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‘Can dissenters survive’? Princeton panel explores effect of wokeness on professors

‘The fact that I had to have a bodyguard and had death threats for standing up for life as a physician in medicine shows just how far adrift the culture around medicine has become,’ one panelist said

A recent panel at Princeton University explored whether “dissenters” from wokeness can “survive.”

The event, hosted by the James Madison Program in American Ideals and Institutions, featured academics and commentators who discussed “woke propaganda” on college campuses. Princeton Professor Robert George, who organized the event, told The College Fix he put together the event to discuss the “two competing views of the mission of the university.”

“The first—the traditional view—understands the mission as the disinterested pursuit of truth,” he said via email. “The second understands the mission as advancing social justice and, indeed, a very particular, secular progressive and identitarian vision of social justice.”

“If truth-seeking is the mission, then academic freedom (and the viewpoint diversity that flourishes in conditions of genuine academic freedom) must be prioritized, and indoctrination must be utterly eschewed,” he said. “If the mission is to advance a particular vision of social justice, then academic freedom will be deprioritized, conformity to ideological orthodoxy will be the norm, and professors will regard it as their job to form and police the moral and political opinions of their students.”

A video of the event recently became available for public viewing.

One speaker who has seen pressure from her own students is Dr. Kristin Collier, a professor at the University of Michigan’s medical school. Students at the school tried to get her canceled as the keynote for the White Coat Ceremony which welcomes new medical students. She is opposed to abortion and euthanasia.

In response to the controversy, the University of Michigan promised to hold a panel on intellectual diversity. However, the panel ended up being a group of liberals without any identifiable opposing views, as reported by The Fix.

“The belief that an opinion is pernicious, false, or in any other way detestable cannot be grounds for its suppression,” she said during the panel event May 26. “The fact that I had to have a bodyguard and had death threats for standing up for life as a physician in medicine shows just how far adrift the culture around medicine has become.”

When it comes to if dissenters can survive, Collier said it is, in her case, “yet to be determined.” But she said that her “identity” is rooted in her Christian faith and that comes before her career.

She gave some words of encouragement for her fellow dissenters and urged them not to grow frustrated in the efforts to combat the “woke agenda.”

“I strongly believe that if we lose the dissenter, especially at our large institutions that so dearly love those for whom the inherent worth and inviolable dignity of every human being is worth protecting and fighting for, then I believe a great tragedy will ensue,” she said.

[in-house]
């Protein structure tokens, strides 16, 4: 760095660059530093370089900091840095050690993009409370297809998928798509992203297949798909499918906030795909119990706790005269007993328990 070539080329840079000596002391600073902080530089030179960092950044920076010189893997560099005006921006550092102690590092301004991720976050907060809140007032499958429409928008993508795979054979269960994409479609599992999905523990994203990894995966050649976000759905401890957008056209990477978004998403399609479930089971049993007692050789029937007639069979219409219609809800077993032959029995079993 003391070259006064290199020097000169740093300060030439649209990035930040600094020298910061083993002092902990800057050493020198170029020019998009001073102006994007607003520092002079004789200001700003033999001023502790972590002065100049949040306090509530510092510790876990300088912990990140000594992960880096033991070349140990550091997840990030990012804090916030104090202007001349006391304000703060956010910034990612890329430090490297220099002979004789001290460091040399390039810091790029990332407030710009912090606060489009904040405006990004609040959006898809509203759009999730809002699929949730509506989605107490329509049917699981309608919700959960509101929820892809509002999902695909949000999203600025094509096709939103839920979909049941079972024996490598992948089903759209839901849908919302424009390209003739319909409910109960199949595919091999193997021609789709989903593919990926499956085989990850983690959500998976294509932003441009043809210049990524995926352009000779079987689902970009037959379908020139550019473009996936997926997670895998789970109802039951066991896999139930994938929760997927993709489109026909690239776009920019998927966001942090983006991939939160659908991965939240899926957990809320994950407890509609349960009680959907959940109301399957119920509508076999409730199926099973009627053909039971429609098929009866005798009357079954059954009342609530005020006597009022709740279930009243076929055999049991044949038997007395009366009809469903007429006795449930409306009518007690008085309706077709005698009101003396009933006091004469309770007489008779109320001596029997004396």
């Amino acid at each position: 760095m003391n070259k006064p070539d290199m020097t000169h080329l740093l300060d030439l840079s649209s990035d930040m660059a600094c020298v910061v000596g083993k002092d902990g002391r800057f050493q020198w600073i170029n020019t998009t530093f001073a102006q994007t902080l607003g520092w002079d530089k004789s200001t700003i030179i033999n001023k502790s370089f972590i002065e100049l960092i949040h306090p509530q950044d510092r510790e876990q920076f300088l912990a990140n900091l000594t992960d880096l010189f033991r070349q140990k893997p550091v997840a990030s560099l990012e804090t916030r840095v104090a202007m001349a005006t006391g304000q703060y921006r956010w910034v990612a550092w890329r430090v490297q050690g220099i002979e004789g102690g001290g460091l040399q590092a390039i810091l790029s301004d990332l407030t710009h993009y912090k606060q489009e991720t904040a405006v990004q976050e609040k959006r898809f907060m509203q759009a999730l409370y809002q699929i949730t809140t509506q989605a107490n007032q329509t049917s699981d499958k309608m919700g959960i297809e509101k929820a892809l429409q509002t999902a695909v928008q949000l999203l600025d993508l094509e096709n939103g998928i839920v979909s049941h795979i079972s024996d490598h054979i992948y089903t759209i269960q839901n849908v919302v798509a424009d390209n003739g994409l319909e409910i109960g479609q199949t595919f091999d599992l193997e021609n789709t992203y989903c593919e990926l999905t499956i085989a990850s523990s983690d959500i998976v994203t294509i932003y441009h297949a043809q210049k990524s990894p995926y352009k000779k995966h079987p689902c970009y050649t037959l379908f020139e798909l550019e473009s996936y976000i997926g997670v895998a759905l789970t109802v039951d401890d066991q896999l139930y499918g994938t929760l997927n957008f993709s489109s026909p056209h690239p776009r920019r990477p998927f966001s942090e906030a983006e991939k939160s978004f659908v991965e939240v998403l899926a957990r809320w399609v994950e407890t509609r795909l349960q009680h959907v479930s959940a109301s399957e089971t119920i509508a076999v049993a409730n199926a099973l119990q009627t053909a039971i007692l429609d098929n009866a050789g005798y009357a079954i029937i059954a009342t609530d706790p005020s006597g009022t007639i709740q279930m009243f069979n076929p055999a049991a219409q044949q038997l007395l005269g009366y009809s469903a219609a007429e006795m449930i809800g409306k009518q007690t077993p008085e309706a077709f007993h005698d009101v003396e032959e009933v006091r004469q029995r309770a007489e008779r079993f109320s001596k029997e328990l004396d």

She also urged better conscience protections for people who are opposed to some medical procedures.

Joel Alicea, an assistant professor of law at Catholic University of America’s Columbus School of Law, sees some hope for the legal world that other disciplines do not share. He said protesters, like those law students who shouted down a federal judge at Stanford University, will struggle as attorneys.

“If law schools are only producing people who think like the protesters at Stanford, those will be bad lawyers,” he said. “Those lawyers will not know how to articulate legal arguments to an audience that doesn’t agree with them.”

He continued:

My hope is that over time both the legal profession in terms of large-scale law firms but also the law schools that produce the lawyers for those firms will, through their own self-interest, their financial interest, if not through conversion, come to abandon at least the worst excesses of that ideology.

Other speakers included National Review editor Ramesh Ponnuru and Ethics and Public Policy Center President Ryan Anderson, who wrote a book with Professor George.

In his comments to The Fix, George laid out the purpose of his classroom in the face of the “woke agenda.”

“My job is not to get students to agree with my opinions. It is to expose them to the best that has been thought and said on all sides of the issues we address in my courses so that they can assess the evidence and arguments and decide where they think the truth lies,” he said.

“If it is not my job to get students to hold opinions I regard as correct, what is my job as a professor? It is to encourage and empower my students to think more deeply, more critically (which always includes thinking self-critically), and for themselves,” he said.

“It is to help them to be thinkers and to avoid being or becoming dogmatists and ideologues,” George said. “My job is to help form students as determined truth seekers and courageous truth speakers.”

“If they leave my courses more deeply, desiring to know the truth, better equipped to pursue the truth, and inspired to speak the truth as best, they grasp the truth—even when it is unpopular, even when speaking the truth is dangerous—then I will have accomplished my mission.”

MORE: Yale law students shrieked like banshees to drown out free speech event

IMAGE: James Madison Program at Princeton University

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About the Author
Dakota Powell -- Wheaton College